If you can remember back to the time in the last century before Adobe launched its PDF, software-constructed documents were fickle things that acted differently in different devices and screens.
With PDFs, marketers — among others — could issue press releases, white papers, printable surveys, case histories and many other documents, confident that users would see the same document that had been created. In the last year alone, Adobe said, more than 200 billion PDFs were created worldwide.
But even static document formats need to be updated occasionally, and Adobe is announcing several key changes on Tuesday, moving the format further along the path toward becoming a live — but frozen when desired — document.
The new enhancements, Product Marketing Manager Lisa Croft told me, are “radically transforming what’s possible with PDFs.”
A new review process. The biggest change: an all-new version of Acrobat DC (Document Cloud) now has a sensible content review process, an attempt to fix PDF’s biggest weak spot. As Adobe Senior Creative Cloud Evangelist Paul Trani describes in his blog post:
If you’re like me, you usually create a PDF of your work in Acrobat and send it out to clients, managers and colleagues as an attachment, or a link in an email. What happens next is typically a mix of pain and agony that gets exponentially worse as you add more reviewers — managing versions and reconciling conflicting feedback [as comments on the PDF] through email and reminding people to open, review and get back to you with their thoughts.
Instead of circulating a PDF document via email for comments, with someone having to synthesize the proposed changes while avoiding a nervous breakdown, the document now remains online, where it collects comments from invited reviewers, provides automatic reminders about deadlines and offers a live chat window. You can’t see the other edits happening live in real time, as with a Google Doc, but you see a message about incoming comments each time the PDF is updated. Here’s a screen shot of a creative PDF in review:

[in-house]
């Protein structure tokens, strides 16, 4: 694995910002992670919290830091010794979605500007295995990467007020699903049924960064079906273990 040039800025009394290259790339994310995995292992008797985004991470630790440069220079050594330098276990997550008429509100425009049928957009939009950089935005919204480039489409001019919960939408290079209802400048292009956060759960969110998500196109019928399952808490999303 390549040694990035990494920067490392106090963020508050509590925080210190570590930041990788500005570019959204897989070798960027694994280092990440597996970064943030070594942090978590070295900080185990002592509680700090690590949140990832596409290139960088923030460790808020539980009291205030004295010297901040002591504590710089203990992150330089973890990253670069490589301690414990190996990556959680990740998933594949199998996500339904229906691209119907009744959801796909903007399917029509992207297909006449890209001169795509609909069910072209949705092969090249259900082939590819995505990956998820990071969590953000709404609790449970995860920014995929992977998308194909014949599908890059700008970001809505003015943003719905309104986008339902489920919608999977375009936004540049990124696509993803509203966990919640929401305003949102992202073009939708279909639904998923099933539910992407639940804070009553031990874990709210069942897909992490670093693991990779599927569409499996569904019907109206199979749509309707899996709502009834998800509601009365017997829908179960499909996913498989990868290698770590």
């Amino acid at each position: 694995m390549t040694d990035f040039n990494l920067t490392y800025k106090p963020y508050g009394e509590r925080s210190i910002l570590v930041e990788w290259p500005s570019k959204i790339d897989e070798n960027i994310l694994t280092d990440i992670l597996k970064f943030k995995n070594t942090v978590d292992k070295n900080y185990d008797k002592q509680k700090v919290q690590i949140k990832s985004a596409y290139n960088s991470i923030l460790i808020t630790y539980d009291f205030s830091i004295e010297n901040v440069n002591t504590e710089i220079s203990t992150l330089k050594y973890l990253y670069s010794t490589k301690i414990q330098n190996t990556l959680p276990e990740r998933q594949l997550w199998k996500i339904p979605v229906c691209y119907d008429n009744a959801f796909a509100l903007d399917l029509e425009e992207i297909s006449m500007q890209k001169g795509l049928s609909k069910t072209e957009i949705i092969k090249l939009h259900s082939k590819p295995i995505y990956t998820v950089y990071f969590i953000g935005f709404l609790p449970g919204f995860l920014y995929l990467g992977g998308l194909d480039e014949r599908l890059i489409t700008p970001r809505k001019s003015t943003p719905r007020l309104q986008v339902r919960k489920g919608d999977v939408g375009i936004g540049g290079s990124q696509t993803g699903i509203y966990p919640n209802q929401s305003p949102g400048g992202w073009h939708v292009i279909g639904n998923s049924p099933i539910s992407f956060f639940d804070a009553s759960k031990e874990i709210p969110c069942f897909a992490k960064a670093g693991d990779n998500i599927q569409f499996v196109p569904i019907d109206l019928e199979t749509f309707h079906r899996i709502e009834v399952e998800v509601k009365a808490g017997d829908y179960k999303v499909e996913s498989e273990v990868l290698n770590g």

A new role for Sensei. Sometimes, a PDF is sent out and the recipient has to print it in order to enter text into fields that have not been designated by the document creator as capable of receiving input.
But now Adobe’s AI layer Sensei can recognize when a field on an online PDF should be able to accept text input, so the new PDF lets a user enter text in those fields, even if the PDF creator didn’t so designate the field. If the creator really doesn’t want Sensei to allow text, the AI sensing can be turned off.
Home page, Android tablet editing, updated Sign. The Home page for Acrobat and Reader now acts as a central hub with status updates for tasks and for outstanding shared PDFs, such as where a given PDF is in a review cycle. Previously, Home just listed documents.
Acrobat Pro DC now allows full, touch-enabled desktop-level editing functionality for users on Android tablets, a mobile capability previously available only on iOS tablets.
And the new versions of Acrobat DC and Reader DC now have Adobe Sign built in, for electronic signatures. Before, Sign’s availability was more limited.
Why this matters to marketers. PDFs have become workhorses for marketers, acting as the format of choice for printable and distributed brochures, white papers, creative treatments of ads and countless other marketing material.
These functions have required the documents to act as vehicles for review by team members, although that function has been particularly clunky. It’s surprising Adobe has taken this long to turn the PDF into a fully reviewable online and collaborative document, but the new capability could improve the quality of life for marketers, designers and art directors everywhere.
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